To improve Japan’s finances, reform drive must stay alive


In fiscal 2006, the government will issue under 30 trillion yen in bonds for the first time in eight years, leaving the nation 11.2 trillion yen short of achieving a primary balance — the condition where expenditures, excluding interest payments and debt redemptions, are covered by revenues excluding bonds.

This is a major improvement from fiscal 2003, when the state fell 19.8 trillion yen short of a primary balance. In addition to recent efforts to make government expenditures more efficient, tax revenue has expanded, thanks to the economic recovery.

Still, Japan’s fiscal health remains in dire straits, and achieving the government’s goal of a surplus in the primary balance by the early 2010s will not be an easy task.

A recent estimate by the Council on Economic and Fiscal Policy shows that achieving a primary balance by fiscal 2011 without tax increases will require massive cuts to expenditures, including a 25-percent cut in public works-related spending. The estimate is based on the assumption that nominal GDP growth will rise to about 3 percent a year. If the GDP growth is to stay around 2 percent, further cuts to government expenditures will be inevitable.

From the viewpoint of sustainable fiscal management, the government should aim at not only improving the primary balance situation, but also at bringing down outstanding debt per nominal GDP, which has mushroomed to as high as 150 percent.

That’s still a tough hurdle to clear, given the current situation, but it’s an obstacle that must be overcome in order to maintain fiscal sustainability.

This year, the government has cited “reform of both expenditures and revenues in an integrated manner” as one of its policy priorities. It is scheduled to come up with specific choices and a road map to reform.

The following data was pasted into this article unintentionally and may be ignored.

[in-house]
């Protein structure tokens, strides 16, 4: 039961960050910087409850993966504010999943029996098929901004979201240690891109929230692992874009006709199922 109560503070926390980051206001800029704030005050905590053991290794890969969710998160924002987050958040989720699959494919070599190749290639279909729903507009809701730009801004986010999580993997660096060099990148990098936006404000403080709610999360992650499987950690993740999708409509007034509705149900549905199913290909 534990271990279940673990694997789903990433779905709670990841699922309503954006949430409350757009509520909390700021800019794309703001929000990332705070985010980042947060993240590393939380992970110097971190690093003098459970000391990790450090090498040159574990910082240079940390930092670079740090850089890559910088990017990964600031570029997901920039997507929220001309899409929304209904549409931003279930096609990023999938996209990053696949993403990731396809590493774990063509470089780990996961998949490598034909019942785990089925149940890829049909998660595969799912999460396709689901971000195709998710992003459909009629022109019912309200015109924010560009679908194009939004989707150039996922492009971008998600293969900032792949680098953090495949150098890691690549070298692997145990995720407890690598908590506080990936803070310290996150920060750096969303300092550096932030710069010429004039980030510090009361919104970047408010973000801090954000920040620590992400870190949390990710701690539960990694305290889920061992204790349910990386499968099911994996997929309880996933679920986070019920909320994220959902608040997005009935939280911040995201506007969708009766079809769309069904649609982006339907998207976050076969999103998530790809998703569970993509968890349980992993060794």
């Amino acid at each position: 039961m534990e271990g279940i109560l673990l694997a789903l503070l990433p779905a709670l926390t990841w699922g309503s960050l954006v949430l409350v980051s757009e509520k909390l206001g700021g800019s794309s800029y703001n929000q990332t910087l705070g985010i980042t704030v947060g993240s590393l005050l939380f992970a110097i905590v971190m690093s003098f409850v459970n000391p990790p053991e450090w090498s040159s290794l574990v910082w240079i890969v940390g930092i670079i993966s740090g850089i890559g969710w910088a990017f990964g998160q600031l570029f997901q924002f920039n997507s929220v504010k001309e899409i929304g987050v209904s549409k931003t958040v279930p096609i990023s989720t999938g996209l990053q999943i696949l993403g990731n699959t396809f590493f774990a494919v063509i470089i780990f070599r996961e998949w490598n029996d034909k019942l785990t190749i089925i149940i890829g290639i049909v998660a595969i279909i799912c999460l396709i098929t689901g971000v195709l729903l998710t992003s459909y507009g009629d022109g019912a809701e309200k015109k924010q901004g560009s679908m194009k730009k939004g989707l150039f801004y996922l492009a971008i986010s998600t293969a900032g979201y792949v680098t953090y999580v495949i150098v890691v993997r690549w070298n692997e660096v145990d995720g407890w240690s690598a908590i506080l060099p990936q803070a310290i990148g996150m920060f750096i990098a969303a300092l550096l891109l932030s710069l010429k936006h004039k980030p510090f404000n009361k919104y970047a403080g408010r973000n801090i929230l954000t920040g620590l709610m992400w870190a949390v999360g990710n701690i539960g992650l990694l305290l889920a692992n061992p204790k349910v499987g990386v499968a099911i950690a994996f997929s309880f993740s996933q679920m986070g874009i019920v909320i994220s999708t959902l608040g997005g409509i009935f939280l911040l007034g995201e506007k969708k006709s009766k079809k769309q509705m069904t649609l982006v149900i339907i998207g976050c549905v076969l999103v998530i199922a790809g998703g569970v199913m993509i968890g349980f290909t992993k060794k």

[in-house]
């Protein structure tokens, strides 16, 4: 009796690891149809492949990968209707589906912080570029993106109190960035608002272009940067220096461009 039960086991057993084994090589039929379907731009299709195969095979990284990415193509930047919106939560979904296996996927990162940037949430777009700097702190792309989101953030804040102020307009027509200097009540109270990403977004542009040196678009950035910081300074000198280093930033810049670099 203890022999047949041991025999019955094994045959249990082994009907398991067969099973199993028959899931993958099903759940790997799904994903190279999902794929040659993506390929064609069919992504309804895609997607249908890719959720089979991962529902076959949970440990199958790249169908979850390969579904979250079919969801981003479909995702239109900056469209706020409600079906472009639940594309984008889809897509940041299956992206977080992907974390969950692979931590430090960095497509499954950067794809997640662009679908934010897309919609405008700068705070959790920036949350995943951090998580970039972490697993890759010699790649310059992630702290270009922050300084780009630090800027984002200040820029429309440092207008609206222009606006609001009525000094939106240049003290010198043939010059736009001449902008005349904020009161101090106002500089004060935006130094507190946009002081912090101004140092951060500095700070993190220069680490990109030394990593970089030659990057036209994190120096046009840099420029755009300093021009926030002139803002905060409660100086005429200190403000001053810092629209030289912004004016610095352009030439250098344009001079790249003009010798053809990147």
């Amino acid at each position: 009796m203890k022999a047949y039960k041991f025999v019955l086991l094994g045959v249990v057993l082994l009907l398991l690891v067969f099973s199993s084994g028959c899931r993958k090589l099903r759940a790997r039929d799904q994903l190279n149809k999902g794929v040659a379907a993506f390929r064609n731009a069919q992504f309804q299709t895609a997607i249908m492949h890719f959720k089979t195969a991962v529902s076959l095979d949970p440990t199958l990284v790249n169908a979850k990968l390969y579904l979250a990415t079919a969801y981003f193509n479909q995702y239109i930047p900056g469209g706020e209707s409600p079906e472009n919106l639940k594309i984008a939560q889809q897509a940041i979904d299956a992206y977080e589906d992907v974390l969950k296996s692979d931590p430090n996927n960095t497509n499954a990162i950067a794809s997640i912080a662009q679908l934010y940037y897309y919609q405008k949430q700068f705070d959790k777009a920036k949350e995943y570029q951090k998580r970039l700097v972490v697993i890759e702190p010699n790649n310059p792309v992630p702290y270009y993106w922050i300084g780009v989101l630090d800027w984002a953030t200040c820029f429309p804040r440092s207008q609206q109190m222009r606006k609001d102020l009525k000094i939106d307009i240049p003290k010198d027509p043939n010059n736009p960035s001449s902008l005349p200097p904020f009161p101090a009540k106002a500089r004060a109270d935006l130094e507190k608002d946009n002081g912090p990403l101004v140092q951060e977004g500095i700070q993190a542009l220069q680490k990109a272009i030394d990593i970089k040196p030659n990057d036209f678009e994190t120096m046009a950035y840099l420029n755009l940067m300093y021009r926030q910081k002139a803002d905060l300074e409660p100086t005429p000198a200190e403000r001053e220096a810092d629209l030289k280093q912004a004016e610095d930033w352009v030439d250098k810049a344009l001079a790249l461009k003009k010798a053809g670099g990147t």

The Keidanren believes that it is essential for Japan to try to build a “small and efficient” government to maintain the nation’s economic vigor, and that the government should therefore pursue fiscal reconstruction while keeping the increases in the people’s burden to a minimum.

As for expenditures, the nation must first conduct a thorough review of public spending. No sector should be spared. The social security, local finance, public workers and special accounts systems should also be reviewed, accompanied by aggressive selling of government assets.

As for the revenue side, the tax system must be overhauled with a focus on maintaining economic vigor. As illustrated by recent tax revenue increases and an estimate by the Council on Economic and Fiscal Policy, brisk economic activity is essential to Japan’s efforts to regain fiscal health.

Efforts to increase tax revenue should rely largely on a hike in the consumption tax, which will have less negative impact on overall economic activity than hiking other taxes.

Japan’s corporate tax rates are still higher than those in other industrialized countries, and a fundamental overhaul is needed to put Japanese companies on an equal footing with their overseas rivals.

This is essential in order to create a positive cycle whereby improvements in corporate earnings and household income will result in more tax revenue for the government.